Foreword by Matthew D. Green
Chapter 1: Encryption
Chapter 2: Randomness
Chapter 3: Cryptographic Security
Chapter 4: Block Ciphers
Chapter 5: Stream Ciphers
Chapter 6: Hash Functions
Chapter 7: Keyed Hashing
Chapter 8: Authenticated Encryption
Chapter 9: Hard Problems
Chapter 10: RSA
Chapter 11: Diffie-Hellman
Chapter 12: Elliptic Curves
Chapter 13: TLS
Chapter 14: Quantum and Post-Quantum
This practical guide to modern encryption breaks down the fundamental mathematical concepts at the heart of cryptography without shying away from meaty discussions of how they work. You’ll learn about authenticated encryption, secure randomness, hash functions, block ciphers, and public-key techniques such as RSA and elliptic curve cryptography.
You'll also learn:
- Key concepts in cryptography, such as computational security, attacker models, and forward secrecy
- The strengths and limitations of the TLS protocol behind HTTPS secure websites
- Quantum computation and post-quantum cryptography
- About various vulnerabilities by examining numerous code examples and use cases
- How to choose the best algorithm or protocol and ask vendors the right questions
Each chapter includes a discussion of common implementation mistakes using real-world examples and details what could go wrong and how to avoid these pitfalls.
Whether you’re a seasoned practitioner or a beginner looking to dive into the field, Serious Cryptography will provide a complete survey of modern encryption and its applications.
Foreword by Matthew D. Green
On page 14, in the second paragraph under "Achieving Semantically Secure Encryption," all instances of "DRBG(K, R)" should instead be "DRBG(K || R)"
On page 32, the caption for Listing 2-3 is incorrect. The script shows the evolution of /dev/random, not /dev/urandom.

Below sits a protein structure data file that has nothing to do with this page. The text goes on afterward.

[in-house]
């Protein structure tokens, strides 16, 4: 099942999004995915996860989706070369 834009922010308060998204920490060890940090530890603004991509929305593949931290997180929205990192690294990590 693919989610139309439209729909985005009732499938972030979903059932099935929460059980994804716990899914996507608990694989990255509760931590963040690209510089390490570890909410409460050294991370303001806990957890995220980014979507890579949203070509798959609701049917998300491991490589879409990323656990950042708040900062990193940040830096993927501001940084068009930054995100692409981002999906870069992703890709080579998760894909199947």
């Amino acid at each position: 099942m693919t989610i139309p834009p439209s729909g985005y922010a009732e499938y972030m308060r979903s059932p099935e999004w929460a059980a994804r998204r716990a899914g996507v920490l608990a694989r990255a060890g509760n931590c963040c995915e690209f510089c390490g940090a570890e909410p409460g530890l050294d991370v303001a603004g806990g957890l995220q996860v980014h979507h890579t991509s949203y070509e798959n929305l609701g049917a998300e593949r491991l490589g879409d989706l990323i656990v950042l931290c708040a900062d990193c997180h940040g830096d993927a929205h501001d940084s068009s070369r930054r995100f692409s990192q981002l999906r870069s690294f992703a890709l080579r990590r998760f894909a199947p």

On page 70, in the second paragraph under "Ciphertext Stealing," the sentence "The last, incomplete ciphertext block is made up of the first blocks from the previous ciphertext block . . ." should instead say "The last, incomplete ciphertext block is made up of the first bits from the previous ciphertext block . . ."
On page 73, step 1 of the meet-in-the-middle attack has the equation
C = E(K_2E(K _1P)). This equation should instead be C = E(K_2, (E(K_1, P).
On page 73, in the last paragraph, 2^56 elements of 15 bytes each should come out to 1 exabyte, not 128 petabytes.
On page 92, in the first paragraph of the RC4 section, Wireless Equivalent Privacy should be Wired Equivalent Privacy. The acronym list should also reflect this change.
On page 107, the SHA-256 hash values for a, b, and c are incorrect. They should be replaced with the following:
SHA-256("a") = ca978112ca1bbdcafac231b39a23dc4da786eff8147c4e72b9807785afee48bb
SHA-256("b") = 3e23e8160039594a33894f6564e1b1348bbd7a0088d42c4acb73eeaed59c009d
SHA-256("c") = 2e7d2c03a9507ae265ecf5b5356885a53393a2029d241394997265a1a25aefc6
On page 152, the sentence beginning "To authenticate the ciphertext, GCM uses a Wegman–Carter MAC (see Chapter 7) to authenticate the ciphertext..." should instead say "To authenticate the ciphertext, GCM uses a Wegman–Carter MAC (see Chapter 7)..."
On page 154, the equation for
T_2 should be T_2 = GHASH(H, A_2, C_2) + AES(K, N || 0).
On page 181, Listing 10-1 is incorrect. It should be replaced with the following:
sage: p = random_prime(2^32); p
sage: q = random_prime(2^32); q
sage: n = p*q; n
sage: phi = (p-1)*(q-1); phi
sage: e = random_prime(phi); e
sage: d = xgcd(e, phi); d
sage: mod(d*e, phi)
On page 189, in the second paragraph, the sentence "Here’s how this works:
because S can be written as (R^eM)^d = R^edM^d, and because R^ed = R is equal to Red = R (by definition)..." should instead be "Here's how this works: because S can be written as (R^eM)^d = R^edM^d, and because R^ed = R (by definition)...
On page 243, the paragraph starting with "Note, however, that TLS 1.3 supports many options and extensions . . ." should be deleted. The information is repeated in the note below.
On page 264, the arrow placement for figure 14-5 is slightly inaccurate. Please refer to the below figure instead: